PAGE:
For its size, the Shinyanga Region has strong primary through tertiary educational facilities available. Shinyanga Region in 2019 had 614 elementary schools and 92% of them, were publicly owned. In contrast, 51 elementary schools were owned by the private sector in 2019. In the same time frame, the public sector owned 27 of the 145 secondary schools in the area, or 81 percent of all secondary schools.[36] The Open University of Tanzania (OUT) and the Moshi University College of Cooperative and Business Studies are the only two universities with physical locations in the area (MUCCOBS).[citation needed]

Notable people from Shinyanga Region[edit]

References[edit]

  1. ^ "IS0 3166". ISO. Retrieved 9 October 2022.
  2. ^ "Sub-national HDI - Area Database - Global Data Lab". hdi.globaldatalab.org. Retrieved 26 February 2020.
  3. ^ "Shinyanga Region Size".
  4. ^ 18,274 km2 (7,056 sq mi) for Fiji at "Area size comparison". Nations Online. 2022. Retrieved 14 January 2023.
  5. ^ "Tanzania country profile" (PDF). Archived (PDF) from the original on 31 August 2021. Retrieved 20 December 2022.
  6. ^ "Shinyanga Region Social-Economic Profile" (PDF). The Regional Commissioner's Office, Shinyanga. July 2007. Retrieved 14 January 2023.
  7. ^ "Shinyanga Investment Guide 2020" (PDF). The Regional Commissioner's Office, Shinyanga. 2020. Retrieved 14 January 2023.
  8. ^ "Shinyanga Investment Guide 2020" (PDF). The Regional Commissioner's Office, Shinyanga. 2020. Retrieved 14 January 2023.
  9. ^ "Shinyanga Investment Guide 2020" (PDF). The Regional Commissioner's Office, Shinyanga. 2020. Retrieved 14 January 2023.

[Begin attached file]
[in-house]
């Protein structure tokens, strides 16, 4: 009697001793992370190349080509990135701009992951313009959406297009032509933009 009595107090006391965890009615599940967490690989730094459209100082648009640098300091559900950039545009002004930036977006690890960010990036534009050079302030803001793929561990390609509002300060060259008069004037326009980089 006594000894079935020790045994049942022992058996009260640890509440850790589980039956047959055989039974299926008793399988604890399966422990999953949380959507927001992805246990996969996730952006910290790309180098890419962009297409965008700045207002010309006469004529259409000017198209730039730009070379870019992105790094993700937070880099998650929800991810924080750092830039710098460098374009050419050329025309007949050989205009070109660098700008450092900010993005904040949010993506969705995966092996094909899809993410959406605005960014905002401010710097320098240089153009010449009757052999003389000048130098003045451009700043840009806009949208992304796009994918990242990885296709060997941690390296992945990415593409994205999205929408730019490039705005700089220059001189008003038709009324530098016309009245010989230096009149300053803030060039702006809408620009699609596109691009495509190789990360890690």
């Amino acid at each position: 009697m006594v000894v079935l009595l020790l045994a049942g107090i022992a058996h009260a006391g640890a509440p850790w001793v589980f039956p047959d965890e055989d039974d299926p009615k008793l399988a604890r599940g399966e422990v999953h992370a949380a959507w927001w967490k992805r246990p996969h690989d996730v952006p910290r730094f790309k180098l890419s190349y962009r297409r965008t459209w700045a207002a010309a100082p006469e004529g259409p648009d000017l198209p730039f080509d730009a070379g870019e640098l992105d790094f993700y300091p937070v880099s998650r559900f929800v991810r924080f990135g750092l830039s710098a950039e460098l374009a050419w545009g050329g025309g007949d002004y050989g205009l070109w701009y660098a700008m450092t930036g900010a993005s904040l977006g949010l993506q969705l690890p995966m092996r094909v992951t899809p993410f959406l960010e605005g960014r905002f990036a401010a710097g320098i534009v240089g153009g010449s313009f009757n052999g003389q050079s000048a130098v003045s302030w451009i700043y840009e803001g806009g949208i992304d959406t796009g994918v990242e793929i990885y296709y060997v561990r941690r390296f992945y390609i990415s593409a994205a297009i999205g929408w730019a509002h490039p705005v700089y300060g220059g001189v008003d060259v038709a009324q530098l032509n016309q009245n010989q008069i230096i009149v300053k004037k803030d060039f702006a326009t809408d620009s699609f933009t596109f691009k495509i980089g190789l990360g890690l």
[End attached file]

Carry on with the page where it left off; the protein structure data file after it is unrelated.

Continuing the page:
10. ^ "Shinyanga Investment Guide 2020" (PDF). The Regional Commissioner's Office, Shinyanga. 2020. Retrieved 14 January 2023.
  11. ^ "Shinyanga Investment Guide 2020" (PDF). The Regional Commissioner's Office, Shinyanga. 2020. Retrieved 14 January 2023.
  12. ^ "Shinyanga Investment Guide 2020" (PDF). The Regional Commissioner's Office, Shinyanga. 2020. Retrieved 14 January 2023.
  13. ^ "Shinyanga Investment Guide 2020" (PDF). The Regional Commissioner's Office, Shinyanga. 2020. Retrieved 14 January 2023.
  14. ^ "Shinyanga Investment Guide 2020" (PDF). The Regional Commissioner's Office, Shinyanga. 2020. Retrieved 14 January 2023.
  15. ^ "Shinyanga Investment Guide 2020" (PDF). The Regional Commissioner's Office, Shinyanga. 2020. Retrieved 14 January 2023.
  16. ^ "Shinyanga Investment Guide 2020" (PDF). The Regional Commissioner's Office, Shinyanga. 2020. Retrieved 14 January 2023.
  17. ^ "Shinyanga Investment Guide 2020" (PDF). The Regional Commissioner's Office, Shinyanga. 2020. Retrieved 14 January 2023.